Illinois: Pritzker Administration Announces Revenue Figures For First Month Of Adult Use Cannabis

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ILLINOIS: The Illinois Department of Revenue announced that adult-use cannabis sales generated $7,332,058 in cannabis tax revenue during the month of January, with an additional $3,147,928.29 generated in retail sales tax revenue. Governor Pritzker’s recently released budget conservatively estimated the state would collect $28 million in cannabis tax revenue during the remainder of the fiscal year, ending June 30, 2020. Today’s announcement puts the state on track to surpass that estimate.

Once administrative fees are accounted for, 45% of the adult-use cannabis tax revenue will be reinvested in communities disproportionately impacted by the failed war on drugs and used to fund substance abuse and mental health programs. The $3,147,928.29 in sales tax revenue will be divided between the state’s general revenue fund and the local governments where purchases were made.

“Today marks another milestone in the successful launch of Illinois’ legal cannabis industry. Our goal has been to build the nation’s most socially equitable program that includes new opportunities for the communities most harmed by the failed war on drugs. Revenue raised in this first month will soon begin flowing back into those communities to begin repairing the damage done by the failed policies of the past and creating new opportunities for those who have been left behind for far too long,” said Toi Hutchinson, Senior Advisor to Governor Pritzker for Cannabis Control.

The state collects cannabis revenue in two ways: a variable excise rate dependent on THC potency and type of product, and a 7% cultivators excise tax imposed on the sale of cannabis to retailers. Earlier this month, the state announced that over $39 million in adult-use cannabis product was sold at retail stores.

Last Wednesday, Governor Pritzker released his Fiscal Year 2021 budget, which projected cannabis sales would generate $28 million in cannabis tax revenue for the remainder of Fiscal Year 2020 (ending June 30, 2020). As the industry matures, revenues are estimated to grow to $127 million in FY21, of which $46 million will go to General Funds.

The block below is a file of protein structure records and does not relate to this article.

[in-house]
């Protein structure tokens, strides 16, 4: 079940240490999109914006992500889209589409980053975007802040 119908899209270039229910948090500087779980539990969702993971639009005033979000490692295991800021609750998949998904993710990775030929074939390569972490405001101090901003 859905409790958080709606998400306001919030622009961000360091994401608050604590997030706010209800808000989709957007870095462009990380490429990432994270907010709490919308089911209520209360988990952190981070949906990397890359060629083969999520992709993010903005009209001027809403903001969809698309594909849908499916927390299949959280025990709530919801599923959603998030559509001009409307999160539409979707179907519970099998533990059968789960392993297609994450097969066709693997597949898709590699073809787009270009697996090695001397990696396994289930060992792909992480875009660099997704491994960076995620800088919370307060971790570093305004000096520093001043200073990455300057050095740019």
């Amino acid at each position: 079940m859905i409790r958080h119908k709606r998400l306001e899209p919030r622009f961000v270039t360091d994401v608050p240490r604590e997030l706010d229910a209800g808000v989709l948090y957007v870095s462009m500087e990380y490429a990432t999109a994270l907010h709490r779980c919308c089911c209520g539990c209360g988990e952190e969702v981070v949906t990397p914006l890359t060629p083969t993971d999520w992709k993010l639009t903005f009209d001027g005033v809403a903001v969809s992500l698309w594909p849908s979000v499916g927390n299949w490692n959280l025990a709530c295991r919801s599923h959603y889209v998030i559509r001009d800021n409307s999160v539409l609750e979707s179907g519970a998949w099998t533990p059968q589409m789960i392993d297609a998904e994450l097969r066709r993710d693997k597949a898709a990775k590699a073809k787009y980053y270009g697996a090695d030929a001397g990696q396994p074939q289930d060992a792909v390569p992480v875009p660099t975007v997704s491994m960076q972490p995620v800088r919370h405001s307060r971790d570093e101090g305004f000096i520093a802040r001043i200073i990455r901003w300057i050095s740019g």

Background:

CANNABIS TAX RATES

• Cannabis Cultivation Privilege Tax:

o 7% of the gross receipts from the sale of cannabis by a cultivator or a craft grower to a dispensing organization

• Cannabis Purchaser Excise Tax:

o 10% of the purchase price – Cannabis with a THC level at or below 35%
o 20% of the purchase price – All cannabis infused products
o 25% of the purchase price – Cannabis with a THC level above 35%
o This tax is not imposed on cannabis that is subject to tax under the Compassionate Use of Medical Cannabis Pilot Program Act.

ALLOCATION OF STATE REVENUE

• Minus administrative costs, the remaining state revenue will be allocated as follows:

o 35% for the General Revenue Fund,
o 25% for the Criminal Justice Information Projects Fund to support the R3 program,
o 20% for the Department of Human Services Community Services Fund to address substance abuse and prevention, and mental health concerns,
o 10% for the Budget Stabilization Fund to pay the backlog of unpaid bills,
o 8% for the Local Government Distributive Fund to support crime prevention programs, training, and interdiction efforts, including detection, enforcement, and prevention efforts, relating to the illegal cannabis market and driving under the influence of cannabis, and
o 2% for the Drug Treatment Fund to fund public education campaigns and to support data collection and analysis of the public health impacts of legalizing the recreational use of cannabis.

US Bank Splits With WSLCB; Will No Longer Accept Washington Marijuana Excise Tax Payments

WASHINGTON:  As of October 1, 2016 the Washington State Liquor and Cannabis Board (WSLCB) will be switching financial institutions for marijuana excise tax payments which will have an impact on those licensees using EPay. After the switch the current vendor will no longer be supporting the site, those licensees who have a login with the current vendor (US Bank) are highly encouraged to download any historical payment information needed for record keeping purposes prior to the change to prevent data loss. Licensees will still be able to pay using the traceability system link however some of the functionality on the financial institution side may be different with a new vendor.

What do I need to do?
Those licensees that have historical data with the old vendor are encouraged to download it before the change to prevent data loss. Licensees who do not have historical data or have already downloaded it do not need to do anything. The “Pay Now” function in the free traceability program remains the same.

Why are you switching financial institutions?
The Board’s current vendor, US Bank, has indicated that they no longer intend to accept marijuana excise tax payments.

Why can’t I get my historical data?